France Protests: Macron Cancels State Visit to Germany Amid Unrest at Home

President Emmanuel Macron of France on Saturday postponed a scheduled state visit to Germany as his government struggled to rein in violent protests over the deadly police shooting of a 17-year-old this past week.

Although the Interior Ministry described the violence overnight on Friday as being of “lower intensity” than the previous night, more than 1,300 people were arrested as the turmoil continued to grip major cities like Marseille and Lyon. Hundreds of cars have been set on fire, buildings have been damaged, and stores in some cities have been looted since the protests erupted over the teenager’s death on Tuesday.

Many protesters have identified with the teenager, who has been named only as Nahel M. and who was of Algerian and Moroccan descent. Anger over the shooting is rooted in decades-long complaints about police violence and persistent feelings of neglect and racial discrimination in France’s poorer urban suburbs.

A funeral was held for Nahel on Saturday in Nanterre, the suburb outside Paris where he lived and where a police officer killed him during a traffic stop.

The officer who fired the fatal shot has been detained while being investigated on a charge of voluntary homicide, a rare move that has angered police unions, who said it ignored the presumption of innocence. They have also denounced the violent protests set off by the shooting, with the largest of the unions referring to those who have taken to the streets as “savage hordes.”

The authorities have intensified their efforts to quell the violence, sending police reinforcements and shutting down late-night public transportation services. Some cities have started enforcing overnight curfews.

Over 45,000 officers, along with armored vehicles and specialty police units, were mobilized on Friday evening to clamp down on the riots, and the Interior Ministry ordered a shutdown of bus and tram services. The police reported the arrests of 1,311 people overnight, and the Interior Ministry said that 79 officers had been injured.

Pressure has mounted on Mr. Macron to prevent the tensions from worsening. He had been scheduled to go to Germany from Sunday until Tuesday, the first state visit by a French president in 23 years. Instead, the French leader’s office said on Saturday that he “wished to remain in France over the next few days.” Earlier in the week, Mr. Macron left a European Union summit in Brussels early, a rare step, to attend a crisis meeting in Paris about the unrest.

The postponement of his Germany trip is not the first time a domestic crisis has interfered with Mr. Macron’s diplomatic calendar this year — a planned visit to France by King Charles III of Britain in March was also postponed amid protests against the French leader’s pension overhaul plan.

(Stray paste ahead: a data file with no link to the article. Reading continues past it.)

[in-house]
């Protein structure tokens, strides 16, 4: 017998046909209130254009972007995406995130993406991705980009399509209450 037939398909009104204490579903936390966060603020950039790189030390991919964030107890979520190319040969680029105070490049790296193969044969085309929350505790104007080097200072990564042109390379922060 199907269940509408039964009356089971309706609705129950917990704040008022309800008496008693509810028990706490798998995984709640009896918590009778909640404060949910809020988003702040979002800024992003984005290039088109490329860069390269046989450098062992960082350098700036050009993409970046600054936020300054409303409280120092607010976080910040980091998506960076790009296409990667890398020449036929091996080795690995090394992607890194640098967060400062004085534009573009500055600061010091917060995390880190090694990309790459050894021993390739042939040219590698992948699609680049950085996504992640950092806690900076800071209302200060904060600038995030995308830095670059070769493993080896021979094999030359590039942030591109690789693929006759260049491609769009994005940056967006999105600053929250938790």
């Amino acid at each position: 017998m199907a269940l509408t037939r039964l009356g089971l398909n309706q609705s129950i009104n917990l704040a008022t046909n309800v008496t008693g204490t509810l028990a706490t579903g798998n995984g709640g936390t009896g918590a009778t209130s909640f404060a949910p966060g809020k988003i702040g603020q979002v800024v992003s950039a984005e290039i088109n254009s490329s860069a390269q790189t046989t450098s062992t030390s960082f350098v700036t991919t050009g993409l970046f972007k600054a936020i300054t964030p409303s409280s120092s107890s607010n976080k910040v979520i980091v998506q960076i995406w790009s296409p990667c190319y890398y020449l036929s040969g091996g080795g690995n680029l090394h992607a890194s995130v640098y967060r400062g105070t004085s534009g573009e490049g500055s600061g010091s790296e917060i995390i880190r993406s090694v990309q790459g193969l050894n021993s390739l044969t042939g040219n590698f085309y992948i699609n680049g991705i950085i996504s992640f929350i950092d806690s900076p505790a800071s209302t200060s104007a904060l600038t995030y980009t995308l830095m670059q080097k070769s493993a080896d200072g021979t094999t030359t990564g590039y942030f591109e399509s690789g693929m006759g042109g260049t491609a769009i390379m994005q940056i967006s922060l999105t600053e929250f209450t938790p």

On Saturday, several cities continued to restrict public transportation, and public events that were expected to draw crowds were canceled, including a Pride celebration in Marseille, a concert by the singer Mylène Farmer at the Stade de France outside Paris and an evening festival in Lyon.

In the southern city of Marseille, the authorities said they would deploy more resources on Saturday, including a “massive reinforcement” of riot police officers and two helicopters, after protesters set fires and looted stores overnight. The police arrested nearly 90 people there, and the city’s mayor, Benoît Payan, condemned the “acts of vandalism.”

In the eastern city of Lyon, the police said that 58 people had been arrested and that some officers had been targeted with pellet shots.

Bruno Le Maire, the French economy minister, said on Saturday that at least a dozen malls, 250 bank branches and over 200 stores had been attacked over the past few days, some of them burned and destroyed.

“These acts are inexcusable,” Mr. Le Maire said after a meeting with trade and business representatives, whom he said had shown “a lot of emotion, a lot of disarray, a lot of worries.” Insurance companies, he said, had been asked to pay out quickly to help them recover their footing.

The clashes have also reached overseas French territories, including French Guiana, where officials said that a government worker had been killed by a stray bullet during a violent protest in the South American territory.

On Friday night, France’s national soccer team — many of whom are from working-class neighborhoods — called “the brutal death” of Nahel “unacceptable” but urged those participating in the violence to stop.

In a statement shared by Kylian Mbappé, the team’s captain, the players said that they shared the feelings of anger and sadness. But, they said, “Violence solves nothing,” adding that those contributing to the destruction were hurting their own neighborhoods, cities and “places of fulfillment.”

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